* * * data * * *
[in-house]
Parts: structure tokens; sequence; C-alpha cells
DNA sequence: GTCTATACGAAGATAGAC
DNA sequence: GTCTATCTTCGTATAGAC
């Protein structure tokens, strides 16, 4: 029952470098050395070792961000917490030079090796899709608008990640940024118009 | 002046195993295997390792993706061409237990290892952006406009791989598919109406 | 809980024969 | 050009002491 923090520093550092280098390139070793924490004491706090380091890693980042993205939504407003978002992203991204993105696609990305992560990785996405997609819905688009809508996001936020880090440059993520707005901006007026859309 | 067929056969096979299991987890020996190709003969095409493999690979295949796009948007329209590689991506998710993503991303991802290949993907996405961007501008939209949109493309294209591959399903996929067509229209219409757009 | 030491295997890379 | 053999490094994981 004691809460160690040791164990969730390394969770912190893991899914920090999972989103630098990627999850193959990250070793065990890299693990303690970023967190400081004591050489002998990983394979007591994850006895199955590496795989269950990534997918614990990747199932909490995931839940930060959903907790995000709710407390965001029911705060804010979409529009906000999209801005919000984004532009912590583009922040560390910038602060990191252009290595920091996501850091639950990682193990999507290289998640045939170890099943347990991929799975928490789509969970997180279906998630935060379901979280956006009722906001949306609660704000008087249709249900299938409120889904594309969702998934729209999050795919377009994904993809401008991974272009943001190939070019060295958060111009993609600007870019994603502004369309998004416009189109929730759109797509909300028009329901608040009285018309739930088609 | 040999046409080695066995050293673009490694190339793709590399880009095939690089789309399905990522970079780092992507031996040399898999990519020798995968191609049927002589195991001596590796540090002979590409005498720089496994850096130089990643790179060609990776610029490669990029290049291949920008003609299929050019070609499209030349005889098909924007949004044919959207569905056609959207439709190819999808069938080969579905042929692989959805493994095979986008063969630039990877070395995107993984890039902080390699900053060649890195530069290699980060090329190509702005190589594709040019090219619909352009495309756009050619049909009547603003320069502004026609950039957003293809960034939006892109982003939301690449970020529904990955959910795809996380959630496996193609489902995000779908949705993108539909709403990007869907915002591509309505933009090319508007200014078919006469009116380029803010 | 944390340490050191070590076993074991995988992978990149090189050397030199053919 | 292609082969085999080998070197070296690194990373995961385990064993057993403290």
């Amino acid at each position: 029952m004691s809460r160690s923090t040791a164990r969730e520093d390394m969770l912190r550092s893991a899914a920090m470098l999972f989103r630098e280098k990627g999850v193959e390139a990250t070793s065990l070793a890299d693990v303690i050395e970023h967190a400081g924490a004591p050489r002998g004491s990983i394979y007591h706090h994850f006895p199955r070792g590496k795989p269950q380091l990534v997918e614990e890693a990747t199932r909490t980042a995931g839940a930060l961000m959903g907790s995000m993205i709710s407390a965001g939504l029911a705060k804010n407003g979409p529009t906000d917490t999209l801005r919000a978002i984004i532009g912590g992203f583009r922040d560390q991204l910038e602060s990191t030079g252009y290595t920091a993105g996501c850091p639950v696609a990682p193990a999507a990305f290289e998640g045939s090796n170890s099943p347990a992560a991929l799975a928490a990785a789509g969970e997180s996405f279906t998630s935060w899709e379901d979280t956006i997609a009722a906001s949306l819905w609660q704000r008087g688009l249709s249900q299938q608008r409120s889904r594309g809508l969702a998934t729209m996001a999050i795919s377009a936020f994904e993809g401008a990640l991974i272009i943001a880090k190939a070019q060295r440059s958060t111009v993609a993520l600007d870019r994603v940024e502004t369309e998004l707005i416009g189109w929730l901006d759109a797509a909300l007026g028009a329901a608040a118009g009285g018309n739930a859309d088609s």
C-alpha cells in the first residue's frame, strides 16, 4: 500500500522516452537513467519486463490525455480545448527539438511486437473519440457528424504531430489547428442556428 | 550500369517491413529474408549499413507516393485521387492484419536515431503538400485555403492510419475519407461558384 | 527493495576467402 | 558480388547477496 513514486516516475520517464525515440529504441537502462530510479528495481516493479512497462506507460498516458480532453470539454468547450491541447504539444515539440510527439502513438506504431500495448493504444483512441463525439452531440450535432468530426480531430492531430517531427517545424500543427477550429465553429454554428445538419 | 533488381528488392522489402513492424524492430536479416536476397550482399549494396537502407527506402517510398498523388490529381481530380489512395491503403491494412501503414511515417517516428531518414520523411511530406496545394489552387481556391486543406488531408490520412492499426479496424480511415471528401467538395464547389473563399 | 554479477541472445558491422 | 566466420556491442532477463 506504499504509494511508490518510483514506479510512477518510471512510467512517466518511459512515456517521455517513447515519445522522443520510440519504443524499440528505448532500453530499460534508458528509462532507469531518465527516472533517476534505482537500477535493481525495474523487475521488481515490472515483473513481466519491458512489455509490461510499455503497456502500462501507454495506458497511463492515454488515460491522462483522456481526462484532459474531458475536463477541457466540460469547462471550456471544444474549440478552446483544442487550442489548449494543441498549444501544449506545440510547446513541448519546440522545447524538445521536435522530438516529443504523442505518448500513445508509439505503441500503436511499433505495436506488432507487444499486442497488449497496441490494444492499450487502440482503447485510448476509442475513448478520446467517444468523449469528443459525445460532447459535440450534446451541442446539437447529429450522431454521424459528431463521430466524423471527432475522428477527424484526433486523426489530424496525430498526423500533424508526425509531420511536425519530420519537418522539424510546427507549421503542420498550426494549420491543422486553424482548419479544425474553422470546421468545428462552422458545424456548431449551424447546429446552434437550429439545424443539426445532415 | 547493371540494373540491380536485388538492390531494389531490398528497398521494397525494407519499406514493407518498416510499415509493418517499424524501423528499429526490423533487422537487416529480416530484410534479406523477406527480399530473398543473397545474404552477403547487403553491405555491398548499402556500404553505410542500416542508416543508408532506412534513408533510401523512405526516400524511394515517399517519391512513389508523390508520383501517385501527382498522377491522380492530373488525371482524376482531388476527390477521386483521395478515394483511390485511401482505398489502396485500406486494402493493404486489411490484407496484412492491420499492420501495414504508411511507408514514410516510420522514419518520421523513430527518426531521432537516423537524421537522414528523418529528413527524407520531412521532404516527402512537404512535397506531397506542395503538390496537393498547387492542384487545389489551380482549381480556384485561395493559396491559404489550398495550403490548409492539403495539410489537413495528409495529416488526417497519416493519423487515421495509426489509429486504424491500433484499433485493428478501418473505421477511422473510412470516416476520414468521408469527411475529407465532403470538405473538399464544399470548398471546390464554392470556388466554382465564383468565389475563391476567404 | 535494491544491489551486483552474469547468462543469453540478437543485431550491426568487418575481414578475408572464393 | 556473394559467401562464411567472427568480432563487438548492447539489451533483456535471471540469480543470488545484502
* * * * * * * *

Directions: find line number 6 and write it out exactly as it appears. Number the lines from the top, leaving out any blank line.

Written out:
């Amino acid at each position: 029952m004691s809460r160690s923090t040791a164990r969730e520093d390394m969770l912190r550092s893991a899914a920090m470098l999972f989103r630098e280098k990627g999850v193959e390139a990250t070793s065990l070793a890299d693990v303690i050395e970023h967190a400081g924490a004591p050489r002998g004491s990983i394979y007591h706090h994850f006895p199955r070792g590496k795989p269950q380091l990534v997918e614990e890693a990747t199932r909490t980042a995931g839940a930060l961000m959903g907790s995000m993205i709710s407390a965001g939504l029911a705060k804010n407003g979409p529009t906000d917490t999209l801005r919000a978002i984004i532009g912590g992203f583009r922040d560390q991204l910038e602060s990191t030079g252009y290595t920091a993105g996501c850091p639950v696609a990682p193990a999507a990305f290289e998640g045939s090796n170890s099943p347990a992560a991929l799975a928490a990785a789509g969970e997180s996405f279906t998630s935060w899709e379901d979280t956006i997609a009722a906001s949306l819905w609660q704000r008087g688009l249709s249900q299938q608008r409120s889904r594309g809508l969702a998934t729209m996001a999050i795919s377009a936020f994904e993809g401008a990640l991974i272009i943001a880090k190939a070019q060295r440059s958060t111009v993609a993520l600007d870019r994603v940024e502004t369309e998004l707005i416009g189109w929730l901006d759109a797509a909300l007026g028009a329901a608040a118009g009285g018309n739930a859309d088609s």